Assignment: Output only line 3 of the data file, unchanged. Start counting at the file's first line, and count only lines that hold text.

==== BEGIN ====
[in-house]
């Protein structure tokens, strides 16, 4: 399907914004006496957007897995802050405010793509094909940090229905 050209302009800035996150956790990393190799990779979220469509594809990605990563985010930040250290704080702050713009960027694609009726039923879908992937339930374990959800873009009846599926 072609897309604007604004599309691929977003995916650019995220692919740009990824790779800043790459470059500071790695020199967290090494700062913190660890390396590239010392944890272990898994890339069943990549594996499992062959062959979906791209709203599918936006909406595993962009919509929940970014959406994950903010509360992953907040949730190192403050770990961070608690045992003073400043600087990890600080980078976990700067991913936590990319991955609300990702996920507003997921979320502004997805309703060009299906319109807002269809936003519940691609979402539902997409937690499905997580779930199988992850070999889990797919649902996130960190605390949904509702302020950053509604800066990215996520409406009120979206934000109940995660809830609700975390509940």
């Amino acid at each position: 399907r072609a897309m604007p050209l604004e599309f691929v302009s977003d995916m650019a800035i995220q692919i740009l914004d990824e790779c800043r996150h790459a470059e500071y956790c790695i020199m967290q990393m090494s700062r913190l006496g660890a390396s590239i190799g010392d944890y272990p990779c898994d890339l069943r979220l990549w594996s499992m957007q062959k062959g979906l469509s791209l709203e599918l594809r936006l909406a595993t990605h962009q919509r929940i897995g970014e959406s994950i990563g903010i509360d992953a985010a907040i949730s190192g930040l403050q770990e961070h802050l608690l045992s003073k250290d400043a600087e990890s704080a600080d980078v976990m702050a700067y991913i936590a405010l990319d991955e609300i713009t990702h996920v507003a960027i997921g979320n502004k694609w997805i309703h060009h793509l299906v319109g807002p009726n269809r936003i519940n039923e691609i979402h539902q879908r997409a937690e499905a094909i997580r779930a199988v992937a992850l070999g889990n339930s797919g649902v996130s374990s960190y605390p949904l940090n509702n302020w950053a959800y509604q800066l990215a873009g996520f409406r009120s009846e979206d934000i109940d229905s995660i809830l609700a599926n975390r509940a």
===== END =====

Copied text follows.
């Amino acid at each position: 399907r072609a897309m604007p050209l604004e599309f691929v302009s977003d995916m650019a800035i995220q692919i740009l914004d990824e790779c800043r996150h790459a470059e500071y956790c790695i020199m967290q990393m090494s700062r913190l006496g660890a390396s590239i190799g010392d944890y272990p990779c898994d890339l069943r979220l990549w594996s499992m957007q062959k062959g979906l469509s791209l709203e599918l594809r936006l909406a595993t990605h962009q919509r929940i897995g970014e959406s994950i990563g903010i509360d992953a985010a907040i949730s190192g930040l403050q770990e961070h802050l608690l045992s003073k250290d400043a600087e990890s704080a600080d980078v976990m702050a700067y991913i936590a405010l990319d991955e609300i713009t990702h996920v507003a960027i997921g979320n502004k694609w997805i309703h060009h793509l299906v319109g807002p009726n269809r936003i519940n039923e691609i979402h539902q879908r997409a937690e499905a094909i997580r779930a199988v992937a992850l070999g889990n339930s797919g649902v996130s374990s960190y605390p949904l940090n509702n302020w950053a959800y509604q800066l990215a873009g996520f409406r009120s009846e979206d934000i109940d229905s995660i809830l609700a599926n975390r509940a």